Either way, you DO need some structure in your training, otherwise you will likely not make the progress you want to. Yes, the equipment is nice. But quality information from a professional goes much farther than equipment.
Owning a calculator and a computer does not make you incredibly competent at doing your own taxes. Having a wrench and a sink does not mean you’re a master plumber. Owning an oven does not make you a qualified chef. You get the picture.
Having someone guide you to build your skills can be the difference-maker in actually achieving your fitness goals or just having a bitching home gym.
When you hit an obstacle or need someone to call you out on your own BS, having a coach is powerful.
So, my advice, invest in a coach before you invest in a barbell. But that’s likely not why you clicked on this article.
So here it is…
The Top Training Equipment You Need In Your Home Gym
Here’s my list of essential workout equipment and the reason behind each choice. My aim was to offer options that account for the space you might have.
I didn’t provide much in terms of links, but if you Google the brands listed they should pop up. There are literally TONS of amazing and quality manufacturers these days, but perhaps it can give you insight to the type.
If you want some insight on specifics, shoot me a link with the equipment you found to firstname.lastname@example.org and I would be happy to tell you whether its quality, whether its garbage, or whether or not I’ve heard of it.
ITEM NUMBER 1 – Pull Up Bar
- Doorway Pull Up Bar: $25 – $200
- Gorilla Pre Pull Up Bar: $229
- Rogue P3 Pull Up System: $135
When looking at all the foundational movements (squat, step, push, pull, hinge, trunk and jump), it’s nearly impossible to replicate a vertical pull without equipment. Regardless of whether or not you can do an unassisted pull up, having the ability to use a chair or something to support you will still give you the ability to PULL from a vertical plane. You won’t be able to do a pull up without a sturdy pull up bar.
ITEM NUMBER 2 – Suspension Trainer
- Suspension Trainer from Amazon – $60 to $300
- Gymnastic Rings – $55 to $72
- TRX Suspension Trainer – Starting at $200
After a pull up bar, the versatility of movements is nearly endless with a suspension strap system (or pair of rings). This can give you the ability to PULL horizontally. Again, doing any sort of pulling movements can be tough without gym equipment, which is why something like this is essential for a home gym. This was personally my first purchase for my home gym and something I got the day of lockdowns back in March 2020. It saved my ass in many situations and provided alternatives, plus tons of different movements that helped keep me motivated.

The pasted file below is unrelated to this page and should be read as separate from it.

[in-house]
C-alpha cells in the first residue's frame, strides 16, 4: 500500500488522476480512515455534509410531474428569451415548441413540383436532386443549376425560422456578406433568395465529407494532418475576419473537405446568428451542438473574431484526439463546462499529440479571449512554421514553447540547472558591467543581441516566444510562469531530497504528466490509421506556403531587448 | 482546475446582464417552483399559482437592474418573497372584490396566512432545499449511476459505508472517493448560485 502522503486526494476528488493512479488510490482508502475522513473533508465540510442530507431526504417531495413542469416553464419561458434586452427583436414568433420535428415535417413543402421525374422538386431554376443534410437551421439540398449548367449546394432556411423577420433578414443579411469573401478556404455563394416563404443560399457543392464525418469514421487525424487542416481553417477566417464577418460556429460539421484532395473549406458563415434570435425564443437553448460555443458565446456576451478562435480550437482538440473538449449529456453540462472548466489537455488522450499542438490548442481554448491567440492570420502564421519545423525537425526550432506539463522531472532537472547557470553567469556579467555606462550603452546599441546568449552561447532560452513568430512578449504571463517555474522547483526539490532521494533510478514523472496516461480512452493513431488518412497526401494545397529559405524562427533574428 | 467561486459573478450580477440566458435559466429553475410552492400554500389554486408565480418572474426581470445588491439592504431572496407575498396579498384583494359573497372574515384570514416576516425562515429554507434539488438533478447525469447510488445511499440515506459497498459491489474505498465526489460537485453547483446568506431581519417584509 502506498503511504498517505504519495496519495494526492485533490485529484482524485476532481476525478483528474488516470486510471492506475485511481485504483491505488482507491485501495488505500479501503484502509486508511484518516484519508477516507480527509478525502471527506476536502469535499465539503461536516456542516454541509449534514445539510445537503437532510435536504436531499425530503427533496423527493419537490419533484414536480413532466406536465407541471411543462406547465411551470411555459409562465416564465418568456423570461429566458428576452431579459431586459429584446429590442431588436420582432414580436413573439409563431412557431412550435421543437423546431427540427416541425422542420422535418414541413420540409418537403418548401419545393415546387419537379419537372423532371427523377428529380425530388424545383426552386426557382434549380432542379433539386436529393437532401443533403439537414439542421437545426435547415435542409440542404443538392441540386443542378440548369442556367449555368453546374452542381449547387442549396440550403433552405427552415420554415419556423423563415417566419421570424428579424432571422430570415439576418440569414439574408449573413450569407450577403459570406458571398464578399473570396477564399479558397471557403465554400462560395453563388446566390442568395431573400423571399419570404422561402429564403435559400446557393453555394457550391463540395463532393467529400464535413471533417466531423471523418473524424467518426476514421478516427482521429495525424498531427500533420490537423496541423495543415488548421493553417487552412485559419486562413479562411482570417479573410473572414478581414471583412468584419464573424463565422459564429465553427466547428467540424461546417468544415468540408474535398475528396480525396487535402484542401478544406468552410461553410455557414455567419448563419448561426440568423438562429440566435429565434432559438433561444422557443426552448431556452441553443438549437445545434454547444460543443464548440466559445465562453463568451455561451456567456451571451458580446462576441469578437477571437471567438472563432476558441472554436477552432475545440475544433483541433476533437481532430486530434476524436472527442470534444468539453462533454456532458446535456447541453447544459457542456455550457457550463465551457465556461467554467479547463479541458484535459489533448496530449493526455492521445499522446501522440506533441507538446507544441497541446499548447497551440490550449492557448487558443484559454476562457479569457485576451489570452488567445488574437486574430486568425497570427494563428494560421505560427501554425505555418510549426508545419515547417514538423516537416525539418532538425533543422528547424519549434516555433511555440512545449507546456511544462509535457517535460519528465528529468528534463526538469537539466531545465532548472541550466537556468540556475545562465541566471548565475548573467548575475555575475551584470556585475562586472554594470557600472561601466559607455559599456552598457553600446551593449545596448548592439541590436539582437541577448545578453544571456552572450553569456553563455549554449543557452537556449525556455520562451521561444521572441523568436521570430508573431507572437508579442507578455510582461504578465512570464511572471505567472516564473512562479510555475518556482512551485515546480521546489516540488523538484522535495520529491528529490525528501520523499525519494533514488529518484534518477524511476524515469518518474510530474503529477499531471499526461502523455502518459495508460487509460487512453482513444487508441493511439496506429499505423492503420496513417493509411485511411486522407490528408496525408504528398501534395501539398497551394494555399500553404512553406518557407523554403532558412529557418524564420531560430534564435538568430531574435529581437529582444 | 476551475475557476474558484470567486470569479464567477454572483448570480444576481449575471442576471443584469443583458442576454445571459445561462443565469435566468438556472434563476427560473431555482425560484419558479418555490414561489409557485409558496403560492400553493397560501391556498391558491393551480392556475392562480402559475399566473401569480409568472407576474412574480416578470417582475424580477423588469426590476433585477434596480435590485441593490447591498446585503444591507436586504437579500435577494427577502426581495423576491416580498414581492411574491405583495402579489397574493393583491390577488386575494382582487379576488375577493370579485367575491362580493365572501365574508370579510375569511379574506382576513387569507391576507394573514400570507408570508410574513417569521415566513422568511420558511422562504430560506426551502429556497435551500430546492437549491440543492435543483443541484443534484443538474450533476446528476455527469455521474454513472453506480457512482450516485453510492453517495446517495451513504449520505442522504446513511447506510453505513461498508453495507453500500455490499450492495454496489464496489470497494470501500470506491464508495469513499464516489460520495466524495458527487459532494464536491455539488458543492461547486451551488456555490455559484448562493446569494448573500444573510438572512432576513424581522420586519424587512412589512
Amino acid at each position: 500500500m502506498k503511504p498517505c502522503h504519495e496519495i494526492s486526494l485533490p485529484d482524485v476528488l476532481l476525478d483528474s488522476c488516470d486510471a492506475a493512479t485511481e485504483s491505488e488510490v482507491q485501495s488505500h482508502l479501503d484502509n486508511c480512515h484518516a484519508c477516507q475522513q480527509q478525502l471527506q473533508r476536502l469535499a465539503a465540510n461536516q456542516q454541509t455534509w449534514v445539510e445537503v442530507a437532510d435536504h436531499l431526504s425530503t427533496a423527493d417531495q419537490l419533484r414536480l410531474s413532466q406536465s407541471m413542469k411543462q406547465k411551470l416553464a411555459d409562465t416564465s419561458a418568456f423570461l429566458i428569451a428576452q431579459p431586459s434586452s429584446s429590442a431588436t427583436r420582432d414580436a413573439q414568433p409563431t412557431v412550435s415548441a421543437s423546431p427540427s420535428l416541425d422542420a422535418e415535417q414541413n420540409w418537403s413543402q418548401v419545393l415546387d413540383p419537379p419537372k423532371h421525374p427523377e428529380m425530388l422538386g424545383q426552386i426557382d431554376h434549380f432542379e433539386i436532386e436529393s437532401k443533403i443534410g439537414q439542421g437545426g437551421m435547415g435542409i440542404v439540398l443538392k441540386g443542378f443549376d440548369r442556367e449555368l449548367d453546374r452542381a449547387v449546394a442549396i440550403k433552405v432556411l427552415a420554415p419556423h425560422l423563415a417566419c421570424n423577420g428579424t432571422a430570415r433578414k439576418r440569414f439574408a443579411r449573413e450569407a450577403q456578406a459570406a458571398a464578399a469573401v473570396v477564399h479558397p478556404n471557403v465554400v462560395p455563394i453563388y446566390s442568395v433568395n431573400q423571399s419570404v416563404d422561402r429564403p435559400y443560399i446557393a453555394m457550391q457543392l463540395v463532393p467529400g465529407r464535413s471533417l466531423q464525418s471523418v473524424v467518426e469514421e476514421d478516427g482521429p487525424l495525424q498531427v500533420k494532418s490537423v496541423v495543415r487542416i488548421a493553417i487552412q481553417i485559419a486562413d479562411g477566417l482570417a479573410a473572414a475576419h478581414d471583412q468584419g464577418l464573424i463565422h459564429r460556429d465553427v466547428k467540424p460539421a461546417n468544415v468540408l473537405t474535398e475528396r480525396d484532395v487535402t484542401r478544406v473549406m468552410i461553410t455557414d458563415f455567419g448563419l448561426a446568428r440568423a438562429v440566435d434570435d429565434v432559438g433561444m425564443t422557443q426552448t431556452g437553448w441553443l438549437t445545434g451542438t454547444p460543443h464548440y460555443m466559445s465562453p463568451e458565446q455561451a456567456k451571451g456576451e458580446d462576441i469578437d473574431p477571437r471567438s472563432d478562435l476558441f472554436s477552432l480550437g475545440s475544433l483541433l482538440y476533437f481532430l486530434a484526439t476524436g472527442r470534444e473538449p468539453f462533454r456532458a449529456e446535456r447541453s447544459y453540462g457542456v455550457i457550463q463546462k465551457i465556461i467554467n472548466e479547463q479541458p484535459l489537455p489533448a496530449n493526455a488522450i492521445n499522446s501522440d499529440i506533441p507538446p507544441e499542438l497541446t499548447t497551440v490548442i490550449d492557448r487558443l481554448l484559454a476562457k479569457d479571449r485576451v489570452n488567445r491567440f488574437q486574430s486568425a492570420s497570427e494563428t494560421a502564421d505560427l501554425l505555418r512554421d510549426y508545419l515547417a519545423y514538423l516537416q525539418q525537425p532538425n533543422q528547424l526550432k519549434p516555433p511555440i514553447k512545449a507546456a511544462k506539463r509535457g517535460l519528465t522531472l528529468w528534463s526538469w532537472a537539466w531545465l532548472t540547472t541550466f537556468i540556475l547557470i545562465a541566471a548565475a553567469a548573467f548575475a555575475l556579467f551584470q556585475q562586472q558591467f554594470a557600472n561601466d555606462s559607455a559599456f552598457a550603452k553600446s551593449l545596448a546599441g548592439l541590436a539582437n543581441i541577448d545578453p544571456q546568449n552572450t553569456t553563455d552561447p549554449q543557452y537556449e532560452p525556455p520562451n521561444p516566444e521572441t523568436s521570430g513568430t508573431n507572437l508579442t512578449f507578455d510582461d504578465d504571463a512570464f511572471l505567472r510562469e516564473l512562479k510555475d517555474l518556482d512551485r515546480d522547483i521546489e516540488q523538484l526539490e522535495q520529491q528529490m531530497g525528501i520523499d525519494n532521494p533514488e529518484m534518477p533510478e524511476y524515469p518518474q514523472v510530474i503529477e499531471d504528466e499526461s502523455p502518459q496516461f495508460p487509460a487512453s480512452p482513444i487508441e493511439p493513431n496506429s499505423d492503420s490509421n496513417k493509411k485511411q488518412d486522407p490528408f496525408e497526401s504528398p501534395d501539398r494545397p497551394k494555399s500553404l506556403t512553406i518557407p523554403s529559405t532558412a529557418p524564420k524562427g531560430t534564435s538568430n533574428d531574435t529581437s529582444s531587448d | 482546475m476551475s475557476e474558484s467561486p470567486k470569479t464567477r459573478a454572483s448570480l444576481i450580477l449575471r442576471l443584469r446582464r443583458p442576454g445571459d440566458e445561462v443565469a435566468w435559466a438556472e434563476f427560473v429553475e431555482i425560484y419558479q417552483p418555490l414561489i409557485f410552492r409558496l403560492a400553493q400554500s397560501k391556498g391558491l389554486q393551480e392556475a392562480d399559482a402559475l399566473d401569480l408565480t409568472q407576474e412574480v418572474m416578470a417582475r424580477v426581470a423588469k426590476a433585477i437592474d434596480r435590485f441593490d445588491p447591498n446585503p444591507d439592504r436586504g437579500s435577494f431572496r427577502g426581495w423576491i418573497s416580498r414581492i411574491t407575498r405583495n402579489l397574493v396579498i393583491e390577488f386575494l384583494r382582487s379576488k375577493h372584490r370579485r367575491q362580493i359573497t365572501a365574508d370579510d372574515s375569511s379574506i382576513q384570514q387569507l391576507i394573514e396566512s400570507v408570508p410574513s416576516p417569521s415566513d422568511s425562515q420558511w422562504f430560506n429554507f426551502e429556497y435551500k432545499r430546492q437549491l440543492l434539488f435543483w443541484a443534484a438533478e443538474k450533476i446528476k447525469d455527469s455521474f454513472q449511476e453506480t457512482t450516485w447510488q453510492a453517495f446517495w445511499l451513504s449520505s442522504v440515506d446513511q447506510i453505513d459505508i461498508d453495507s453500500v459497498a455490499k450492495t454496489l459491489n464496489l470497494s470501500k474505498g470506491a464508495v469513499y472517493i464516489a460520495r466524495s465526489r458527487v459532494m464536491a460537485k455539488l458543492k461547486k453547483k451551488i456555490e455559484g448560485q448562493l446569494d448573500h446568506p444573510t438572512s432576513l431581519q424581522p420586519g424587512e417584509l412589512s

ITEM NUMBER 3 – Dumbbells or Kettlebells
- Adjustable Dumbbells – $200 to $600
- Adjustable Kettlebell – $200 to $400
- Rogue DB25-10 Loadable Dumbbell – $250 + Cost of weights
I’m a big fan of recommending adjustable sets simply due to space constraints. But if you’re not limited on space, my preference is to get a set of rubber hex dumbbells from a known brand or distributor.
Dumbbells and kettlebells save space AND develop strength and fitness in a ton of different ways. You can load your body in a contralateral or ipsilateral fashion, or use two implements. This also helps you develop strength in smaller stabilizer muscles.
ITEM NUMBER 4 – Sandbag
- Adjustable Sandbag – $128 to $330
- Rogue Sandbag – $100 to $170 + cost of sand
- Bag of Sand + Old Pillowcase (Home Depot Special) – $5.35
Whether you get a fancy sandbag or craft one from Home Depot materials, definitely get a sandbag. It’s easy to store and can replace MANY barbell type movements with odd object work. Paired with dumbbells or kettlebells you can really complete most types of workouts with a little creativity. As an added bonus, awkward implements like a heavy sandbag have results that transfer to functional movements, helping you develop a more stable trunk/core.
ITEM NUMBER 5 – Large Resistance Bands
- Monster Bands – $18 to $180
Adding resistance bands can change the loading on so many movements. You can add resistance at the top of a movement to make the isometric muscle contraction greater or remove resistance at the bottom of a movement to allow for easier execution (like a supported pull up for example). Resistance bands can have a TON of uses and take up relatively little room in your house.
Up to now you can get a pull up bar (either installed or removable in a doorway), suspension straps, adjustable dumbbells, a sandbag and resistance bands to get a huge variety of options for your workouts AND keep them all hidden away in your closet when you’re not using them.
ITEM NUMBER 6 – Adjustable Bench
- Bench – $200 – $1,200
The next few items require a little more space, but if you have it, an adjustable bench provides WAY more options for training than a flat bench. I’m a big fan of Rep, Irwin Fitness, Gorilla Fitness, Rogue and Sorinex as they are typically higher quality products that last much longer. They also carry a higher price tag in comparison to others, BUT having an adjustable bench can act as a flat bench, incline bench, a plyometric step/box or an expensive table for your protein drink and iPhone.